The translocation of organic solutes in sieve-tube members is supported by:
A. Root pressure and transpirational pull
B. P-protein
C. Mass flow involving a carrier and ATP
D. Cytoplasmic streaming

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Hint: In flowering plants, the sieve tubes are the elongated cells that are living in the phloem. They are the conduits of food transport mostly sugar. These are arranged in an end-to-end manner to form a tubular structure called the sieve tube.

Complete answer: According to the mass flow hypothesis, the source provides the way to the transportation of organic solutes to sink and this is not completed by the help of metabolic energy.
Whereas according to the cytoplasmic streaming hypothesis, the organic solute transportation takes place by the combination of diffusion and cytoplasmic streaming. This was put forward by DeVries in 1885.
-P-protein has a defensive role against the insects who feed on phloem and sealings of damaged sieve tubes. Monocots and gymnosperms lack protein.
-Root pressure is caused by the active distribution of ions of mineral nutrients. A force is exerted that pushes the water upon the stem on a specific level is called Root pressure. The force that aids in drawing the water in an upward direction from roots to leaves is known to be as Transpirational pull. The negative pressure produced by the transpirational pull then exerts a force on the water particles pushing the direction of water to an upward direction or movement within the part of the plant.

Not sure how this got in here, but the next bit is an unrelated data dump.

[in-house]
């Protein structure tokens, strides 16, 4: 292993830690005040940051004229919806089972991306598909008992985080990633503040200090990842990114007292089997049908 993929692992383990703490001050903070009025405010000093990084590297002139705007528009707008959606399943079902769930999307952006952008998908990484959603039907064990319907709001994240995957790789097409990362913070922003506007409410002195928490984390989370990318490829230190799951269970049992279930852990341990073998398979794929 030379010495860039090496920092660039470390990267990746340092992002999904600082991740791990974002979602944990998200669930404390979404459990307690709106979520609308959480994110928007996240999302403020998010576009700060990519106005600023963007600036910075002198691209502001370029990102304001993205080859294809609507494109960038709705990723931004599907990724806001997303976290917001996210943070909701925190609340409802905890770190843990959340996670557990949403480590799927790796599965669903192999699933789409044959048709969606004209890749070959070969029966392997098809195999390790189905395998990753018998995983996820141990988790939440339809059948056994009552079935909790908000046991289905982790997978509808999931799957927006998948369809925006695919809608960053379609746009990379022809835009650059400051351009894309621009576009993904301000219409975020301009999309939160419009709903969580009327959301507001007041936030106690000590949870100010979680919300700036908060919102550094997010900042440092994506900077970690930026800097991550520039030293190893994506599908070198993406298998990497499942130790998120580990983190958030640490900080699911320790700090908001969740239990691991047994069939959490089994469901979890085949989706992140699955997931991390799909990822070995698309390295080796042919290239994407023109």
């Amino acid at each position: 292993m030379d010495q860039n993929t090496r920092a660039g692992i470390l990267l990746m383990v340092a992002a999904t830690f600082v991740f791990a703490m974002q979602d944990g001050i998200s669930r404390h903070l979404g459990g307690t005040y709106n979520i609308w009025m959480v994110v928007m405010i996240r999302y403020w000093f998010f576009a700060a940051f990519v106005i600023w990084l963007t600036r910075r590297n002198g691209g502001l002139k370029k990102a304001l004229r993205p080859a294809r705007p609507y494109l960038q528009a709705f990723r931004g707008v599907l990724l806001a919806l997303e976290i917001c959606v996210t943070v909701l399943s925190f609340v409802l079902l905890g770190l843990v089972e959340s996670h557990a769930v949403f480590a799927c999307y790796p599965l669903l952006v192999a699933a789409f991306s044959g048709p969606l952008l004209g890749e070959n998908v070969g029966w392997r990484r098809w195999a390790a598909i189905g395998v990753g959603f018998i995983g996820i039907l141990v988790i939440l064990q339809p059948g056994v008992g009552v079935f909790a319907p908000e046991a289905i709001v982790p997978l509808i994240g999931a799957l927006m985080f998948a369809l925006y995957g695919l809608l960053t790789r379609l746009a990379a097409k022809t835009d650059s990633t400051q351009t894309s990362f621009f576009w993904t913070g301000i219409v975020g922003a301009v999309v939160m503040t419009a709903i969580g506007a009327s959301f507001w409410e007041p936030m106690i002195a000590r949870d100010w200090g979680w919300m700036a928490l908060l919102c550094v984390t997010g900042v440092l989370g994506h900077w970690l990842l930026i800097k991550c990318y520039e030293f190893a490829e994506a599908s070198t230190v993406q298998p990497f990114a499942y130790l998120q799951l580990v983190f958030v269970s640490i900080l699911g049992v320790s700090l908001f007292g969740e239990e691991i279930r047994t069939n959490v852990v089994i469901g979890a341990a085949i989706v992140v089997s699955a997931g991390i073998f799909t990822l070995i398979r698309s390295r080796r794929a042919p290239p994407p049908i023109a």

Hence, the correct answer is option (C)-Mass flow involving a carrier and ATP.

Note: The reason behind the living nature of the sieve tube in phloem is they have living protoplasts only when they mature. An elongated, food-containing cell in phloem in angiosperms. They lack a nucleus and are companion cells dependent on certain functions.